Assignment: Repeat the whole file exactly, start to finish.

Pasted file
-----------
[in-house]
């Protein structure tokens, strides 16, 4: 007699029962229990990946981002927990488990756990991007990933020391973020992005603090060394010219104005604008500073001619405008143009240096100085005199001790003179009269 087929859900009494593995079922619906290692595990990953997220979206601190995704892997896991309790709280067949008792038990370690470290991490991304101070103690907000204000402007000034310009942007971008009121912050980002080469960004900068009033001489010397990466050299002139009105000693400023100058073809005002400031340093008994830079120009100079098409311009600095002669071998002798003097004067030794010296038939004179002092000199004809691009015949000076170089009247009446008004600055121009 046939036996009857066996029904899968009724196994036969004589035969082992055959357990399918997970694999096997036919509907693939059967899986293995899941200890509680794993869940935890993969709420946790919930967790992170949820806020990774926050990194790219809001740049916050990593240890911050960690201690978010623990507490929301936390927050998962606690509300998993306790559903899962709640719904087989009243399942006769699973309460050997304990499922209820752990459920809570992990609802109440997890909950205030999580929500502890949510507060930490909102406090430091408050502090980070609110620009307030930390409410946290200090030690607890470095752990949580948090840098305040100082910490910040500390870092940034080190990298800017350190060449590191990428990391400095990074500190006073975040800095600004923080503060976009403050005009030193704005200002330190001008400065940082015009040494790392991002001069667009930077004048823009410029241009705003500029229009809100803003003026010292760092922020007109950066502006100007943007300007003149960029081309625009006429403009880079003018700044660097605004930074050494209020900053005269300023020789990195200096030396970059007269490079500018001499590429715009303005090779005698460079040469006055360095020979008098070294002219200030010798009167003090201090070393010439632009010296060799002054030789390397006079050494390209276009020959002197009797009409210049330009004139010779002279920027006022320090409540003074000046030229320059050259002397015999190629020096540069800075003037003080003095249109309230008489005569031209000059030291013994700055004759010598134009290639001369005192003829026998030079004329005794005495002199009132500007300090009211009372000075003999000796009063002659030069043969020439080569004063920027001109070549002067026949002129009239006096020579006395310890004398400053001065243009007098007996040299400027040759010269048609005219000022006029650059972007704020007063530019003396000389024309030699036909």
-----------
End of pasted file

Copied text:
[in-house]
């Protein structure tokens, strides 16, 4: 007699029962229990990946981002927990488990756990991007990933020391973020992005603090060394010219104005604008500073001619405008143009240096100085005199001790003179009269 087929859900009494593995079922619906290692595990990953997220979206601190995704892997896991309790709280067949008792038990370690470290991490991304101070103690907000204000402007000034310009942007971008009121912050980002080469960004900068009033001489010397990466050299002139009105000693400023100058073809005002400031340093008994830079120009100079098409311009600095002669071998002798003097004067030794010296038939004179002092000199004809691009015949000076170089009247009446008004600055121009 046939036996009857066996029904899968009724196994036969004589035969082992055959357990399918997970694999096997036919509907693939059967899986293995899941200890509680794993869940935890993969709420946790919930967790992170949820806020990774926050990194790219809001740049916050990593240890911050960690201690978010623990507490929301936390927050998962606690509300998993306790559903899962709640719904087989009243399942006769699973309460050997304990499922209820752990459920809570992990609802109440997890909950205030999580929500502890949510507060930490909102406090430091408050502090980070609110620009307030930390409410946290200090030690607890470095752990949580948090840098305040100082910490910040500390870092940034080190990298800017350190060449590191990428990391400095990074500190006073975040800095600004923080503060976009403050005009030193704005200002330190001008400065940082015009040494790392991002001069667009930077004048823009410029241009705003500029229009809100803003003026010292760092922020007109950066502006100007943007300007003149960029081309625009006429403009880079003018700044660097605004930074050494209020900053005269300023020789990195200096030396970059007269490079500018001499590429715009303005090779005698460079040469006055360095020979008098070294002219200030010798009167003090201090070393010439632009010296060799002054030789390397006079050494390209276009020959002197009797009409210049330009004139010779002279920027006022320090409540003074000046030229320059050259002397015999190629020096540069800075003037003080003095249109309230008489005569031209000059030291013994700055004759010598134009290639001369005192003829026998030079004329005794005495002199009132500007300090009211009372000075003999000796009063002659030069043969020439080569004063920027001109070549002067026949002129009239006096020579006395310890004398400053001065243009007098007996040299400027040759010269048609005219000022006029650059972007704020007063530019003396000389024309030699036909």